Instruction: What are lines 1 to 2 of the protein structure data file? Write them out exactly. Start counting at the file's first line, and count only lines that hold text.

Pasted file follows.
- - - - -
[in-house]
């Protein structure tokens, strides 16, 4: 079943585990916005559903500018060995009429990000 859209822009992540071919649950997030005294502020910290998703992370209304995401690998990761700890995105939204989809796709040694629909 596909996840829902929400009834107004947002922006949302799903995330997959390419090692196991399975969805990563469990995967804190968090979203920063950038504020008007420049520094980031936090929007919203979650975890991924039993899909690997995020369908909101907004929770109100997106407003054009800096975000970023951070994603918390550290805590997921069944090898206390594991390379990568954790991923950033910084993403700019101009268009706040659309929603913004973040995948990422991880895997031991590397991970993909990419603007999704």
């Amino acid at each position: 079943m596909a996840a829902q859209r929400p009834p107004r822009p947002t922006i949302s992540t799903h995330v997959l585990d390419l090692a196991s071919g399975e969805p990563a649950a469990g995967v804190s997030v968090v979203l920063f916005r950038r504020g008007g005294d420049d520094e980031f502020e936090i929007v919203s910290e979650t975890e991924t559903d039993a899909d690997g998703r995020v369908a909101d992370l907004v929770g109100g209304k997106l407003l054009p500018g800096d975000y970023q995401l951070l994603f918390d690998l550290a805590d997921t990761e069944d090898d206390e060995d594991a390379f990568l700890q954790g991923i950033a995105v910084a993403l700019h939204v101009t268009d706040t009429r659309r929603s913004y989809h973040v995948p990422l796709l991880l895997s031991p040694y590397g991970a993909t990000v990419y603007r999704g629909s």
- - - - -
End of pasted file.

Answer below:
[in-house]
């Protein structure tokens, strides 16, 4: 079943585990916005559903500018060995009429990000 859209822009992540071919649950997030005294502020910290998703992370209304995401690998990761700890995105939204989809796709040694629909 596909996840829902929400009834107004947002922006949302799903995330997959390419090692196991399975969805990563469990995967804190968090979203920063950038504020008007420049520094980031936090929007919203979650975890991924039993899909690997995020369908909101907004929770109100997106407003054009800096975000970023951070994603918390550290805590997921069944090898206390594991390379990568954790991923950033910084993403700019101009268009706040659309929603913004973040995948990422991880895997031991590397991970993909990419603007999704």